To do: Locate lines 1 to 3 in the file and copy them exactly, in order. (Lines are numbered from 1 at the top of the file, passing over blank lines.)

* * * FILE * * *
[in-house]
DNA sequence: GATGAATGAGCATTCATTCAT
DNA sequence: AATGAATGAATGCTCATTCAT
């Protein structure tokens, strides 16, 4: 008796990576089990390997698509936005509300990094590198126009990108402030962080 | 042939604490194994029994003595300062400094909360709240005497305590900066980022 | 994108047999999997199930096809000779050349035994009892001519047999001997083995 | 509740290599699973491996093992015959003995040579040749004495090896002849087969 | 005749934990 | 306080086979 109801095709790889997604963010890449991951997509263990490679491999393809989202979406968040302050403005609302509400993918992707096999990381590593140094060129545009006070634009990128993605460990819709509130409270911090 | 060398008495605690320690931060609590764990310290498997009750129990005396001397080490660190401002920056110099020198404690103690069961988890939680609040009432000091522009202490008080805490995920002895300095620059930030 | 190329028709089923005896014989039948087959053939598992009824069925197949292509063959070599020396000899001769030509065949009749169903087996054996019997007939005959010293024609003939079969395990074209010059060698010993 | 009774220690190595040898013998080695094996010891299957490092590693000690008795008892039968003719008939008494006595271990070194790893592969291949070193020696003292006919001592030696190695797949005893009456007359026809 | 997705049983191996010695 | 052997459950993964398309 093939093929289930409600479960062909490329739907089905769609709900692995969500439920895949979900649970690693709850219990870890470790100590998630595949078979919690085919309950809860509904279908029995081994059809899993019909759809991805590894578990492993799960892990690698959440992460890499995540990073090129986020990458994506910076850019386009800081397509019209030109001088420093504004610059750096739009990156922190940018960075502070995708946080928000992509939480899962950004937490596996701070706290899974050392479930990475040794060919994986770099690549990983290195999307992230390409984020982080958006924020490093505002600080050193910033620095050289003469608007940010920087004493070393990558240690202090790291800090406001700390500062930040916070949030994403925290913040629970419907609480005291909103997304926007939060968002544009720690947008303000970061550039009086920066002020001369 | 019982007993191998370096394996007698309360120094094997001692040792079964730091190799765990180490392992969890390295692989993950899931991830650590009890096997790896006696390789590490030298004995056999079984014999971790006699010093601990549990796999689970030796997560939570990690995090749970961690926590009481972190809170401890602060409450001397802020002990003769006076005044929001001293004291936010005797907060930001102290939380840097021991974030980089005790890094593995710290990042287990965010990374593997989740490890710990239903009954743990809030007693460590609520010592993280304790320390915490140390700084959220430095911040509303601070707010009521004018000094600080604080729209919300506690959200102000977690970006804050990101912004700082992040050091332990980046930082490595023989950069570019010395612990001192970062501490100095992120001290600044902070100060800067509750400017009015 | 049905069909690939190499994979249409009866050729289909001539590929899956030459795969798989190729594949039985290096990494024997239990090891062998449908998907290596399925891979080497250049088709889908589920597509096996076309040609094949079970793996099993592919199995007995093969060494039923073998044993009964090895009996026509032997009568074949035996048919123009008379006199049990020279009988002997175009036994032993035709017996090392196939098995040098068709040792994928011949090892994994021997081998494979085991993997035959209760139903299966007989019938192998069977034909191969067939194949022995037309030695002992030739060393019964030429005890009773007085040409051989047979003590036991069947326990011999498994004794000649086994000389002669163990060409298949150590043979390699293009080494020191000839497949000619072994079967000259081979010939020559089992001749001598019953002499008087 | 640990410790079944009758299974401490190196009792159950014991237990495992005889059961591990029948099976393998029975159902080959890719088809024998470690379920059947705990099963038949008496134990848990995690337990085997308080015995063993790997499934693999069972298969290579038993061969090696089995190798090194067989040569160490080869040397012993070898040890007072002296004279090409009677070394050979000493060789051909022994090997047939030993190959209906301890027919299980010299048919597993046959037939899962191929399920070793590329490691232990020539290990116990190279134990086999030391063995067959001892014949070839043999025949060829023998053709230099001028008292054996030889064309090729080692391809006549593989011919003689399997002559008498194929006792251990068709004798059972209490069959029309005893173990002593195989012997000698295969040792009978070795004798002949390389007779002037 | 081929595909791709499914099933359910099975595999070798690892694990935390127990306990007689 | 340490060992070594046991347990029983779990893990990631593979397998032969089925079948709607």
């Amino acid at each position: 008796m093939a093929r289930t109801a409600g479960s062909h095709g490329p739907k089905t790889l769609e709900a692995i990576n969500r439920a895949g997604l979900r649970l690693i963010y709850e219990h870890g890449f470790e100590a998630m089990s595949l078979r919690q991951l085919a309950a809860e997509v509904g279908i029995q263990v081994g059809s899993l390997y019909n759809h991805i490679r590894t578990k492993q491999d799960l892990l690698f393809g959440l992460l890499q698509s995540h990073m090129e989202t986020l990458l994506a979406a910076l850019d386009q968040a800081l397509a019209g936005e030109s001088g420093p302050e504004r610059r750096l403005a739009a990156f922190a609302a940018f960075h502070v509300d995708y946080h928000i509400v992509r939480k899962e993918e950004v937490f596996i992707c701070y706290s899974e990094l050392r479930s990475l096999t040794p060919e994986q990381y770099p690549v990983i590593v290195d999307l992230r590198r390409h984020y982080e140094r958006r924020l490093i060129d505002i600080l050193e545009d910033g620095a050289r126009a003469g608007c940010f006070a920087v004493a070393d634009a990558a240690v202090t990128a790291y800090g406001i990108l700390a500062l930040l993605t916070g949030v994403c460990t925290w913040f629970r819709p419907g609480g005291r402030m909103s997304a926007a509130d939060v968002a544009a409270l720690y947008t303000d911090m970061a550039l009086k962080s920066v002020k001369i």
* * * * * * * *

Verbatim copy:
[in-house]
DNA sequence: GATGAATGAGCATTCATTCAT
DNA sequence: AATGAATGAATGCTCATTCAT